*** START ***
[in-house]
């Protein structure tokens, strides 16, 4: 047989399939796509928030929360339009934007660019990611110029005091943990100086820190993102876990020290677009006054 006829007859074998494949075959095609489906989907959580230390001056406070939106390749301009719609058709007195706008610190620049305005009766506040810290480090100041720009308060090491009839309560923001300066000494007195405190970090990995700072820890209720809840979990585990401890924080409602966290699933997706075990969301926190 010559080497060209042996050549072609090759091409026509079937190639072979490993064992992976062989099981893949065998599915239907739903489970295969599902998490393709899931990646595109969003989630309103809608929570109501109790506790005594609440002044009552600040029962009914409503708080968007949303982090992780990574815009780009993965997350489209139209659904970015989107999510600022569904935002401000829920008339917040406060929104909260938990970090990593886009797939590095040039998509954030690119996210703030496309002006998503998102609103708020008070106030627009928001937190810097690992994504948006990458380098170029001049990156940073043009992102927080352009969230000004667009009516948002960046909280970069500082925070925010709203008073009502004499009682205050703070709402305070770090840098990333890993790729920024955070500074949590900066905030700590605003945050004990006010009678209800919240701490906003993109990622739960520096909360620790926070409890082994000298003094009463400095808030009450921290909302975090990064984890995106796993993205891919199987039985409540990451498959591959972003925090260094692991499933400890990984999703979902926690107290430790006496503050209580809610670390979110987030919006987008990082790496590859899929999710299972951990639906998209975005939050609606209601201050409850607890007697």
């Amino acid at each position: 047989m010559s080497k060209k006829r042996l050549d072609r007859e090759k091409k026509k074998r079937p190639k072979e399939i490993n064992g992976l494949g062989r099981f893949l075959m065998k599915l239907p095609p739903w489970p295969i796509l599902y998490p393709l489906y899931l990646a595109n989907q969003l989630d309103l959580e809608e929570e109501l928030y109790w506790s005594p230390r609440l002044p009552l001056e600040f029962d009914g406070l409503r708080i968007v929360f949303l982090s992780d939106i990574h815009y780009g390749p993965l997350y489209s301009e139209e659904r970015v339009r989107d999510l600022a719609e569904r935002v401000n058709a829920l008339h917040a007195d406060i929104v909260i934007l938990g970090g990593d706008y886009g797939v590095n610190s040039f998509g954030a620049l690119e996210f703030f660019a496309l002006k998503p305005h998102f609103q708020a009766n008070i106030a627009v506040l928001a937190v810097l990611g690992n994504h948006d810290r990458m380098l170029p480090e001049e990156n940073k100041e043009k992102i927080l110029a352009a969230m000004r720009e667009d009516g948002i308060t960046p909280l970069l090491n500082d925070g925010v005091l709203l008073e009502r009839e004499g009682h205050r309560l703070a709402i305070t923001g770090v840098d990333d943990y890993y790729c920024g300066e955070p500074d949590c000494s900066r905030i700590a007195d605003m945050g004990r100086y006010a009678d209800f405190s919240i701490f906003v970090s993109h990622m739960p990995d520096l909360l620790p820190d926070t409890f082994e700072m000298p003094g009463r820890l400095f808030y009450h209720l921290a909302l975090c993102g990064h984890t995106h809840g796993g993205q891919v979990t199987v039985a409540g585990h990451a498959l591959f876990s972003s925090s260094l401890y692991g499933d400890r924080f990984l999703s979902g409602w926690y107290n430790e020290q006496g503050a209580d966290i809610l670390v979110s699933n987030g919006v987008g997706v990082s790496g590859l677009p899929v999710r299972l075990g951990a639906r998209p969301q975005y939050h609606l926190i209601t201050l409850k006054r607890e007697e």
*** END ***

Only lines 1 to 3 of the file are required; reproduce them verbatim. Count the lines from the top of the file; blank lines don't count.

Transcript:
[in-house]
């Protein structure tokens, strides 16, 4: 047989399939796509928030929360339009934007660019990611110029005091943990100086820190993102876990020290677009006054 006829007859074998494949075959095609489906989907959580230390001056406070939106390749301009719609058709007195706008610190620049305005009766506040810290480090100041720009308060090491009839309560923001300066000494007195405190970090990995700072820890209720809840979990585990401890924080409602966290699933997706075990969301926190 010559080497060209042996050549072609090759091409026509079937190639072979490993064992992976062989099981893949065998599915239907739903489970295969599902998490393709899931990646595109969003989630309103809608929570109501109790506790005594609440002044009552600040029962009914409503708080968007949303982090992780990574815009780009993965997350489209139209659904970015989107999510600022569904935002401000829920008339917040406060929104909260938990970090990593886009797939590095040039998509954030690119996210703030496309002006998503998102609103708020008070106030627009928001937190810097690992994504948006990458380098170029001049990156940073043009992102927080352009969230000004667009009516948002960046909280970069500082925070925010709203008073009502004499009682205050703070709402305070770090840098990333890993790729920024955070500074949590900066905030700590605003945050004990006010009678209800919240701490906003993109990622739960520096909360620790926070409890082994000298003094009463400095808030009450921290909302975090990064984890995106796993993205891919199987039985409540990451498959591959972003925090260094692991499933400890990984999703979902926690107290430790006496503050209580809610670390979110987030919006987008990082790496590859899929999710299972951990639906998209975005939050609606209601201050409850607890007697």
């Amino acid at each position: 047989m010559s080497k060209k006829r042996l050549d072609r007859e090759k091409k026509k074998r079937p190639k072979e399939i490993n064992g992976l494949g062989r099981f893949l075959m065998k599915l239907p095609p739903w489970p295969i796509l599902y998490p393709l489906y899931l990646a595109n989907q969003l989630d309103l959580e809608e929570e109501l928030y109790w506790s005594p230390r609440l002044p009552l001056e600040f029962d009914g406070l409503r708080i968007v929360f949303l982090s992780d939106i990574h815009y780009g390749p993965l997350y489209s301009e139209e659904r970015v339009r989107d999510l600022a719609e569904r935002v401000n058709a829920l008339h917040a007195d406060i929104v909260i934007l938990g970090g990593d706008y886009g797939v590095n610190s040039f998509g954030a620049l690119e996210f703030f660019a496309l002006k998503p305005h998102f609103q708020a009766n008070i106030a627009v506040l928001a937190v810097l990611g690992n994504h948006d810290r990458m380098l170029p480090e001049e990156n940073k100041e043009k992102i927080l110029a352009a969230m000004r720009e667009d009516g948002i308060t960046p909280l970069l090491n500082d925070g925010v005091l709203l008073e009502r009839e004499g009682h205050r309560l703070a709402i305070t923001g770090v840098d990333d943990y890993y790729c920024g300066e955070p500074d949590c000494s900066r905030i700590a007195d605003m945050g004990r100086y006010a009678d209800f405190s919240i701490f906003v970090s993109h990622m739960p990995d520096l909360l620790p820190d926070t409890f082994e700072m000298p003094g009463r820890l400095f808030y009450h209720l921290a909302l975090c993102g990064h984890t995106h809840g796993g993205q891919v979990t199987v039985a409540g585990h990451a498959l591959f876990s972003s925090s260094l401890y692991g499933d400890r924080f990984l999703s979902g409602w926690y107290n430790e020290q006496g503050a209580d966290i809610l670390v979110s699933n987030g919006v987008g997706v990082s790496g590859l677009p899929v999710r299972l075990g951990a639906r998209p969301q975005y939050h609606l926190i209601t201050l409850k006054r607890e007697e």